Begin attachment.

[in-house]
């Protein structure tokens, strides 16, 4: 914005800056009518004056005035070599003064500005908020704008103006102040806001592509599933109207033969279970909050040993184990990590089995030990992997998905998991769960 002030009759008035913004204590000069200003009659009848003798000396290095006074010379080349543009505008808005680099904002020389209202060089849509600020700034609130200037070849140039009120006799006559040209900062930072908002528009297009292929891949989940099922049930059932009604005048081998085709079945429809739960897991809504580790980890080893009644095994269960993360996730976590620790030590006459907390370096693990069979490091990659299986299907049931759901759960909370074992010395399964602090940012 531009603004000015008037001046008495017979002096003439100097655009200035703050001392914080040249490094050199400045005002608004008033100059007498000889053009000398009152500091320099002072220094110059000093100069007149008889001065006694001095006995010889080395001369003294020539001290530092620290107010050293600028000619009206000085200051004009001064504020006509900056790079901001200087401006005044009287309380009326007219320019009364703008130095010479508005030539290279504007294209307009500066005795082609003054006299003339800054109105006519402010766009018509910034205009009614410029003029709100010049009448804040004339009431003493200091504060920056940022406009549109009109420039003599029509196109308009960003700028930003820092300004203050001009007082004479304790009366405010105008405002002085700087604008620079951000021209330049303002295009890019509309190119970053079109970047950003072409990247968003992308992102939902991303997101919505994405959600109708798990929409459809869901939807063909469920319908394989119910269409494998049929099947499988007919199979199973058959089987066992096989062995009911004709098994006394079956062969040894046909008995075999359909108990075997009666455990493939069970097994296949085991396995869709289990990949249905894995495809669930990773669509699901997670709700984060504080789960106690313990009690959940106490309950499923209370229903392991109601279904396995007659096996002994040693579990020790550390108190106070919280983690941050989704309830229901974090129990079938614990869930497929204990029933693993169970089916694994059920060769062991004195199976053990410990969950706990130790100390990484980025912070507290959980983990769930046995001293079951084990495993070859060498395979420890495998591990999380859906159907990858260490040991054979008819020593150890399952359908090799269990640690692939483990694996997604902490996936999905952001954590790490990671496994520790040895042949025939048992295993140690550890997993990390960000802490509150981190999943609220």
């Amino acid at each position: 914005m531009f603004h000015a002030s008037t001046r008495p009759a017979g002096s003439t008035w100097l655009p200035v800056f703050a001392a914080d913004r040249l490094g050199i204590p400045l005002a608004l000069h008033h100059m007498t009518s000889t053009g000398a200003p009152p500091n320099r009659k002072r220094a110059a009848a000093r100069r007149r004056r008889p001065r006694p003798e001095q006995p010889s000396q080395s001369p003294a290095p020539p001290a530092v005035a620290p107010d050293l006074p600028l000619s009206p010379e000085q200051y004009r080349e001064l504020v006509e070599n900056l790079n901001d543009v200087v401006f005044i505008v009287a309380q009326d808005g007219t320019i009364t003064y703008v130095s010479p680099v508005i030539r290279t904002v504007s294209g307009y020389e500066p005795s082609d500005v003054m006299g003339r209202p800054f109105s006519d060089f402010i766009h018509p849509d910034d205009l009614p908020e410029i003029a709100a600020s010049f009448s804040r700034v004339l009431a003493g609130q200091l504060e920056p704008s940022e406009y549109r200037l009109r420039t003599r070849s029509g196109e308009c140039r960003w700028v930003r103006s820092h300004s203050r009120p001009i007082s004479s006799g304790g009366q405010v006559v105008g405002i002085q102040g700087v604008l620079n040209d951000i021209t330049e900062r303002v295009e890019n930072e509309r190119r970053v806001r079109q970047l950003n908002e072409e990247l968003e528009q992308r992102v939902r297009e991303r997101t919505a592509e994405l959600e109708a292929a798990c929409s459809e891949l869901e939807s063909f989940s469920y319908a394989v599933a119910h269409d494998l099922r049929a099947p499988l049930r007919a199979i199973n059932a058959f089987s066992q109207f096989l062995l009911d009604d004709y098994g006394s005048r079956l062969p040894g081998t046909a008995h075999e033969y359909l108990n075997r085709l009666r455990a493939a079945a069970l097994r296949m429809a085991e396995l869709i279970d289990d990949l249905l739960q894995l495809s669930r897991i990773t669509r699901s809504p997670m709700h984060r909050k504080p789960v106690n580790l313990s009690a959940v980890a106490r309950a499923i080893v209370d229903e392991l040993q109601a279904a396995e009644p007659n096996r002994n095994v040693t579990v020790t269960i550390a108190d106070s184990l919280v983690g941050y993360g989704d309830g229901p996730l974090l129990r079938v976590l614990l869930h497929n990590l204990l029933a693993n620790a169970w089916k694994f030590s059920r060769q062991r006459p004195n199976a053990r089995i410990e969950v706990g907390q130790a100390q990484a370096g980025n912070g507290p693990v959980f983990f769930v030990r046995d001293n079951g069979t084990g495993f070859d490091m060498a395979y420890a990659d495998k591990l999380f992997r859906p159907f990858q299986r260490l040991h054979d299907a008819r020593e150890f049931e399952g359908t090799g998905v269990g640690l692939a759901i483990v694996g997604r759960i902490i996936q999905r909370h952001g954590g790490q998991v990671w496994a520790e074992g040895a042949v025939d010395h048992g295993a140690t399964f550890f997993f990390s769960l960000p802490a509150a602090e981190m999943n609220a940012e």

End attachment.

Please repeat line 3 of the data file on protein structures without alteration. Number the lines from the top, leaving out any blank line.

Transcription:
């Amino acid at each position: 914005m531009f603004h000015a002030s008037t001046r008495p009759a017979g002096s003439t008035w100097l655009p200035v800056f703050a001392a914080d913004r040249l490094g050199i204590p400045l005002a608004l000069h008033h100059m007498t009518s000889t053009g000398a200003p009152p500091n320099r009659k002072r220094a110059a009848a000093r100069r007149r004056r008889p001065r006694p003798e001095q006995p010889s000396q080395s001369p003294a290095p020539p001290a530092v005035a620290p107010d050293l006074p600028l000619s009206p010379e000085q200051y004009r080349e001064l504020v006509e070599n900056l790079n901001d543009v200087v401006f005044i505008v009287a309380q009326d808005g007219t320019i009364t003064y703008v130095s010479p680099v508005i030539r290279t904002v504007s294209g307009y020389e500066p005795s082609d500005v003054m006299g003339r209202p800054f109105s006519d060089f402010i766009h018509p849509d910034d205009l009614p908020e410029i003029a709100a600020s010049f009448s804040r700034v004339l009431a003493g609130q200091l504060e920056p704008s940022e406009y549109r200037l009109r420039t003599r070849s029509g196109e308009c140039r960003w700028v930003r103006s820092h300004s203050r009120p001009i007082s004479s006799g304790g009366q405010v006559v105008g405002i002085q102040g700087v604008l620079n040209d951000i021209t330049e900062r303002v295009e890019n930072e509309r190119r970053v806001r079109q970047l950003n908002e072409e990247l968003e528009q992308r992102v939902r297009e991303r997101t919505a592509e994405l959600e109708a292929a798990c929409s459809e891949l869901e939807s063909f989940s469920y319908a394989v599933a119910h269409d494998l099922r049929a099947p499988l049930r007919a199979i199973n059932a058959f089987s066992q109207f096989l062995l009911d009604d004709y098994g006394s005048r079956l062969p040894g081998t046909a008995h075999e033969y359909l108990n075997r085709l009666r455990a493939a079945a069970l097994r296949m429809a085991e396995l869709i279970d289990d990949l249905l739960q894995l495809s669930r897991i990773t669509r699901s809504p997670m709700h984060r909050k504080p789960v106690n580790l313990s009690a959940v980890a106490r309950a499923i080893v209370d229903e392991l040993q109601a279904a396995e009644p007659n096996r002994n095994v040693t579990v020790t269960i550390a108190d106070s184990l919280v983690g941050y993360g989704d309830g229901p996730l974090l129990r079938v976590l614990l869930h497929n990590l204990l029933a693993n620790a169970w089916k694994f030590s059920r060769q062991r006459p004195n199976a053990r089995i410990e969950v706990g907390q130790a100390q990484a370096g980025n912070g507290p693990v959980f983990f769930v030990r046995d001293n079951g069979t084990g495993f070859d490091m060498a395979y420890a990659d495998k591990l999380f992997r859906p159907f990858q299986r260490l040991h054979d299907a008819r020593e150890f049931e399952g359908t090799g998905v269990g640690l692939a759901i483990v694996g997604r759960i902490i996936q999905r909370h952001g954590g790490q998991v990671w496994a520790e074992g040895a042949v025939d010395h048992g295993a140690t399964f550890f997993f990390s769960l960000p802490a509150a602090e981190m999943n609220a940012e």